The Case Of Jennie Brice

Front Cover
Kessinger Publishing, Jun 1, 2004 - Fiction - 116 pages
3 Reviews
He had not overheard any words, but their voices were quarrelsome, and once he heard a chair or some article of furniture overthrown. Was awakened about two by footsteps on the stairs, followed by the sound of oars in the lower hall. He told his story plainly and simply. Under cross-examination admitted that he was fond of detective stories and had tried to write one himself; that he had said at the store that he would like to see that "conceited ass" swing, referring to the prisoner; that he had sent flowers to Jennie Brice at the theater, and had made a few advances to her, without success.

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LibraryThing Review

User Review  - ReneH - LibraryThing

This is a vey fine mystery story. It is the first book I read by Mary Roberts Rineheart, and certainly not the last. The writer keeps us in tension until the last chapter and then still surprises us ... Read full review

LibraryThing Review

User Review  - Bjace - LibraryThing

Short but nifty mystery set in turn-of-century Pittsburgh. When Jennie Brice, a well-known actress, disappears from her boarding house during a flood, her landlady, an amateur detective and a young ... Read full review

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About the author (2004)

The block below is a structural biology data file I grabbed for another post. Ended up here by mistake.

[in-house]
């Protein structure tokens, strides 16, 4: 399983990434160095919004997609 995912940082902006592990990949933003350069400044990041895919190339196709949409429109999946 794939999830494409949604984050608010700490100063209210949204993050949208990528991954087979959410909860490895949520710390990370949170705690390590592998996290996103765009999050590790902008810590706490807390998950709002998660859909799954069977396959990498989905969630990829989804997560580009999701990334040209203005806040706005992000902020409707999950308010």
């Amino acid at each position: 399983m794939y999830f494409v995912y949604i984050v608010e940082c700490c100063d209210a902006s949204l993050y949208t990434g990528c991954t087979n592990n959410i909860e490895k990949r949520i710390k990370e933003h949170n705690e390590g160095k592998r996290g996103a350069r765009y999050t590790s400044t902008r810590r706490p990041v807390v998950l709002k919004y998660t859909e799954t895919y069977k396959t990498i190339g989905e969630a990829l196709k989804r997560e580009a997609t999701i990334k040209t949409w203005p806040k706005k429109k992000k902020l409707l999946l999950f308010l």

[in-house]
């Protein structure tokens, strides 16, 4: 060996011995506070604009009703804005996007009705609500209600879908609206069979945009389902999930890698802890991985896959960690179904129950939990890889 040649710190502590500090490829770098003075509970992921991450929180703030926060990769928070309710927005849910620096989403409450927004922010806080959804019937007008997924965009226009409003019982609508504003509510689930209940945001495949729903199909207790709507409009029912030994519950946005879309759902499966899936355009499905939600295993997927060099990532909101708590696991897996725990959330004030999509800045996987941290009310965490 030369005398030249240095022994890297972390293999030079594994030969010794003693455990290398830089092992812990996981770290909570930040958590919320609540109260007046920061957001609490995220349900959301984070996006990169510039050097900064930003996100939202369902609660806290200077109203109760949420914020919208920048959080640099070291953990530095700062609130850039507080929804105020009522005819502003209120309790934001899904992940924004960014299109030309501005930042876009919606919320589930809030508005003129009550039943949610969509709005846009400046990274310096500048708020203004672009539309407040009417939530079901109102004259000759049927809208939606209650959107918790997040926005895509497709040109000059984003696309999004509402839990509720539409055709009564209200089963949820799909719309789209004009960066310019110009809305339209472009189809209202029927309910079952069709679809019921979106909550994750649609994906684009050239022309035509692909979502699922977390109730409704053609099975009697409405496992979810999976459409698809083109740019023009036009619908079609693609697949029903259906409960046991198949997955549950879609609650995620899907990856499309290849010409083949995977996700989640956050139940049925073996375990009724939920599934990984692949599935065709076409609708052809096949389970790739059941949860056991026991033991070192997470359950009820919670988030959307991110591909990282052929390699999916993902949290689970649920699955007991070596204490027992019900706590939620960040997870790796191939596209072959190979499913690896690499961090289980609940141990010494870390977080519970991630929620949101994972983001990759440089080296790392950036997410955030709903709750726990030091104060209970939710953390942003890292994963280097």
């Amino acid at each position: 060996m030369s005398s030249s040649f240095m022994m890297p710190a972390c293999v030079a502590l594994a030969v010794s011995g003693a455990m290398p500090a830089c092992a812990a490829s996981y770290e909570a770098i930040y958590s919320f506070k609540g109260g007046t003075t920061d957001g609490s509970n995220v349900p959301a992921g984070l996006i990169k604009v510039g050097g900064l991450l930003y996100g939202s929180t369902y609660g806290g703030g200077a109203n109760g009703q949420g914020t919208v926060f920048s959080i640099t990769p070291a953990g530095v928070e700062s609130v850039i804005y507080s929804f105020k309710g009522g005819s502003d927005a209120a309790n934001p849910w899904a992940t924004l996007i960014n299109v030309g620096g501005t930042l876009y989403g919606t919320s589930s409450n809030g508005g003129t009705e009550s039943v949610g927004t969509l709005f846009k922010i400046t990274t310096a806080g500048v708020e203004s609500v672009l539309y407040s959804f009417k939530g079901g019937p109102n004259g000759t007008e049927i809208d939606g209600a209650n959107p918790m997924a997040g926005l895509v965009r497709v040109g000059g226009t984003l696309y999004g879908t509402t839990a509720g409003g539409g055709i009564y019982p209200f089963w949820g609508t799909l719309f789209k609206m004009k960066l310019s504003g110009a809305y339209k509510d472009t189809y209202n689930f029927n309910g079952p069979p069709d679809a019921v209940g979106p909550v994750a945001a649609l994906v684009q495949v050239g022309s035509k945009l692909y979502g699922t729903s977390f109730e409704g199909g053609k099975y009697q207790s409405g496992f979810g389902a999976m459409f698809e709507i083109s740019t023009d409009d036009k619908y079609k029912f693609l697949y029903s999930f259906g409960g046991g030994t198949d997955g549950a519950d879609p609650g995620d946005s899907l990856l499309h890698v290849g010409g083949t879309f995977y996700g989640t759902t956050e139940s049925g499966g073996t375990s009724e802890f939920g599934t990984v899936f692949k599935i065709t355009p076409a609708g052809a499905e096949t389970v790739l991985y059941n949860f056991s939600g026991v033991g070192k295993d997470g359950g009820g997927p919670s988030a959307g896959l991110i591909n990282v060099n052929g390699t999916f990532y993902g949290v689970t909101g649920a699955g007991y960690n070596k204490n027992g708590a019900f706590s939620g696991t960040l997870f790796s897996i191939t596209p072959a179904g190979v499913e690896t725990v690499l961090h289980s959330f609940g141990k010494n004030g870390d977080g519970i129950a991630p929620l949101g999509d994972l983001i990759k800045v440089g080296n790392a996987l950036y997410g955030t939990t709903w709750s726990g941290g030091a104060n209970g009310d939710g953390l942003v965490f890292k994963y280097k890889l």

Mary Roberts Rinehart was born in the City of Allegheny, Pennsylvania on August 12, 1876. While attending Allegheny High School, she received $1 each for three short stories from a Pittsburgh newspaper. After receiving inspiration from a town doctor who happened to be a woman, she developed a curiosity for medicine. She went on to study nursing at the Pittsburgh Training School for Nurses at Homeopathic Hospital. After graduating in 1896, she began her writing career. The first of her many mystery stories, The Circular Staircase (1908), established her as a leading writer of the genre; Rinehart and Avery Hopwood successfully dramatized the novel as The Bat (1920). Her other mystery novels include The Man in Lower Ten (1909), The Case of Jennie Brice (1914), The Red Lamp (1925), The Door (1930), The Yellow Room (1945), and The Swimming Pool (1952). Stories about Tish, a self-reliant spinster, first appeared in the Saturday Evening Post and were collected into The Best of Tish (1955). She wrote more than 50 books, eight plays, hundreds of short stories, poems, travelogues and special articles. Three of her plays were running on Broadway at one time. During World War I, she was the first woman war correspondent at the Belgian front. She died September 22, 1958 at the age of 82.

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